Combat tokens placed in the Reserve Pool return to play. The rate at which they return to play depends on other factors (Imperial Unity for the Romans, Prestige for the Sassanids). For example, if Imperial Unity is between 201 and 250, 1 in 2 Roman tokens in the Reserve Pool return to play at the start of the game turn. If Imperial Unity is between 151 and 200, only 1 in 3 Roman tokens in the Reserve Pool return to play at the start of the game turn. There will be a policy option that can increase the rate of reserve token return, but once again it will be expensive.

So while you can knock a side down, and take their tokens off the map, you cannot keep a side down for ever. In 2-3 turns they will be back in force.

The winner of a battle gets a Fort token in the region, the loser of a battle will lose a Fort. This represents shifting control and influence among the local inhabitants, as well as the occupation of key fortresses. The winning side gets +1 prestige (the defeated side does not lose prestige, as all factions shift one step towards zero prestige at the start of each game turn).

Defeated leaders make a mortality check, if they fail they die and the player gets a new character. Victorious leaders roll to see if they are promoted or gain honours (improving the Military or Political die one step, e.g. from d6 to d8).

The winner can choose to loot, gaining wealth, and placing a plunder token in the region. Plundering reduces faction RP income.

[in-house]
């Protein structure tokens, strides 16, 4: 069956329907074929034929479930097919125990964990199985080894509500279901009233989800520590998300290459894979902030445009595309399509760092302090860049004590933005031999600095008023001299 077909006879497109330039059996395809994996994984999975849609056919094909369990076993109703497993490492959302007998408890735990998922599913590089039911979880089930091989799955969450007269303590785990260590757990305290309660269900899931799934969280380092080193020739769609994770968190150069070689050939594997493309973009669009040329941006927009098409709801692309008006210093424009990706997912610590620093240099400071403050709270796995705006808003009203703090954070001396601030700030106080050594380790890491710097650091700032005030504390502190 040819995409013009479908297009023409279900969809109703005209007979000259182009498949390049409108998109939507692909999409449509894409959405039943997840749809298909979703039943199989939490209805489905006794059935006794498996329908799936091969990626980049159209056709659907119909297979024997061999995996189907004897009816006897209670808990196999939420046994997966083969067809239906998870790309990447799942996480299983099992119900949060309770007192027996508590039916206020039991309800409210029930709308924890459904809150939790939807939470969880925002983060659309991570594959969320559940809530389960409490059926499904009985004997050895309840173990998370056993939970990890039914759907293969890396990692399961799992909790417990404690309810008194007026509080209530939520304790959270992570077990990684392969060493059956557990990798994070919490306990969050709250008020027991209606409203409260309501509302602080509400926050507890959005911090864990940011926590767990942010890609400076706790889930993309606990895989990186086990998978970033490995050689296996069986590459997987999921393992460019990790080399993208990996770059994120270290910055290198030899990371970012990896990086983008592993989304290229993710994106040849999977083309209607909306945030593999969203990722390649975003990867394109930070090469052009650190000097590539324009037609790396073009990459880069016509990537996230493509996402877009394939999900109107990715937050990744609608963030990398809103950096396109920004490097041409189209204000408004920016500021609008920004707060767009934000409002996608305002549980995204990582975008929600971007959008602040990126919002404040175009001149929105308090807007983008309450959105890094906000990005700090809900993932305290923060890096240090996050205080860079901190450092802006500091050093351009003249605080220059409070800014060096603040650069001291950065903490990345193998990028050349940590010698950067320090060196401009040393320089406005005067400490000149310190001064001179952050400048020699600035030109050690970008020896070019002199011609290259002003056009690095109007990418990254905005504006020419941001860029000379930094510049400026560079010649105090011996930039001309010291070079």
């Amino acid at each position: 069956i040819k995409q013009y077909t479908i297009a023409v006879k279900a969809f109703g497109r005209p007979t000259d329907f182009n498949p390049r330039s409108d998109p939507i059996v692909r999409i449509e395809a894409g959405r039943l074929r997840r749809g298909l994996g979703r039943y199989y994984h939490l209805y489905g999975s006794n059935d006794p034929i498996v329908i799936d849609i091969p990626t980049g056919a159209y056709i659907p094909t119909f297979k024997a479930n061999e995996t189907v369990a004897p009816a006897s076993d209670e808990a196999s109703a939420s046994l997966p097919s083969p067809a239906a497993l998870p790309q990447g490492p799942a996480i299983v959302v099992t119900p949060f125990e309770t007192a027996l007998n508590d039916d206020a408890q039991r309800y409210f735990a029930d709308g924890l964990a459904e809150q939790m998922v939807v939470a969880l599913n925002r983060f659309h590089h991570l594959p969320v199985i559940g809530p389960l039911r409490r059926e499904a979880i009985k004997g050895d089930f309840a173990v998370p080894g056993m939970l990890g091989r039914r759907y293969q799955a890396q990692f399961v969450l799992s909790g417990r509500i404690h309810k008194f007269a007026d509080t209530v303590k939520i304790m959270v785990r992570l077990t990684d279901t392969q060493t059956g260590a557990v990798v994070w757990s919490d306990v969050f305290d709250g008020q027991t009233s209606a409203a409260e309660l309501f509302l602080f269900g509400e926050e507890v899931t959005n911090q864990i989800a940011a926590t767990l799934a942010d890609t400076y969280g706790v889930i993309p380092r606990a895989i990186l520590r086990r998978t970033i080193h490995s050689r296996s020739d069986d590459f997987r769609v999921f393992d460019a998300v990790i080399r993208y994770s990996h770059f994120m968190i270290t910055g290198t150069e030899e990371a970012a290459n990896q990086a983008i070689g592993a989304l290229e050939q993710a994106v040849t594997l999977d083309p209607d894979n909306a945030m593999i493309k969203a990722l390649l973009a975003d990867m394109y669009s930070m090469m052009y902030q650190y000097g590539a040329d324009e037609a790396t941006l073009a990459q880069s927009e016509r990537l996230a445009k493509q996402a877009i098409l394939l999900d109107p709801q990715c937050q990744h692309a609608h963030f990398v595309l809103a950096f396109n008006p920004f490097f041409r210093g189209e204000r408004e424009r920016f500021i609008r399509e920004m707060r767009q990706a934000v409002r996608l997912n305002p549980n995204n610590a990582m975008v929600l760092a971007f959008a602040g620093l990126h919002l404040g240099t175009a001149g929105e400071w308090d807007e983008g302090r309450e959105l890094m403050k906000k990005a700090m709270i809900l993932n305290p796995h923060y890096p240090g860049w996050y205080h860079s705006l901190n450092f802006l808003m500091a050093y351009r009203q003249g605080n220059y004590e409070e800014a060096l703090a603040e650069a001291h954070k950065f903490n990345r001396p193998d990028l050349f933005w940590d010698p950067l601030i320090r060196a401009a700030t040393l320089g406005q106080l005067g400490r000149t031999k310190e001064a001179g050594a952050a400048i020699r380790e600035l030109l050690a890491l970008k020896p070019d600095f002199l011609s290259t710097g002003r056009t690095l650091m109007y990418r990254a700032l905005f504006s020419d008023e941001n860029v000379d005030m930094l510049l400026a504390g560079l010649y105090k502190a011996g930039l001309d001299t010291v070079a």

Still Needs Playtesting

I will be doing a playtest of this system on 7 August, focused on the frontier regions between Rome and Persia. For the playtest I will represent a legion with three large 16mm wooden cubes, while smaller detachments will be 10mm wooden cubes. Cavalry forces will use discs. Things I will be looking at closely in the playtest:

  • How do the players respond to prestige based movement-combat initiative system
  • Do the rewards from battles (promotion/prestige) balance the risks (loss of military strength, territory control)
  • Can battles be resolved in under a minute?
  • Do players concentrate their forces (to win one big battle), or disperse them (to spread risk across several encounters)
  • Does the ebb and flow of relative advantage look anything like the historical back and forth?
  • How does the three way dynamic between Rome, Persia, and Palmyra work out?
  • Does the mutiny/usurper mechanic work?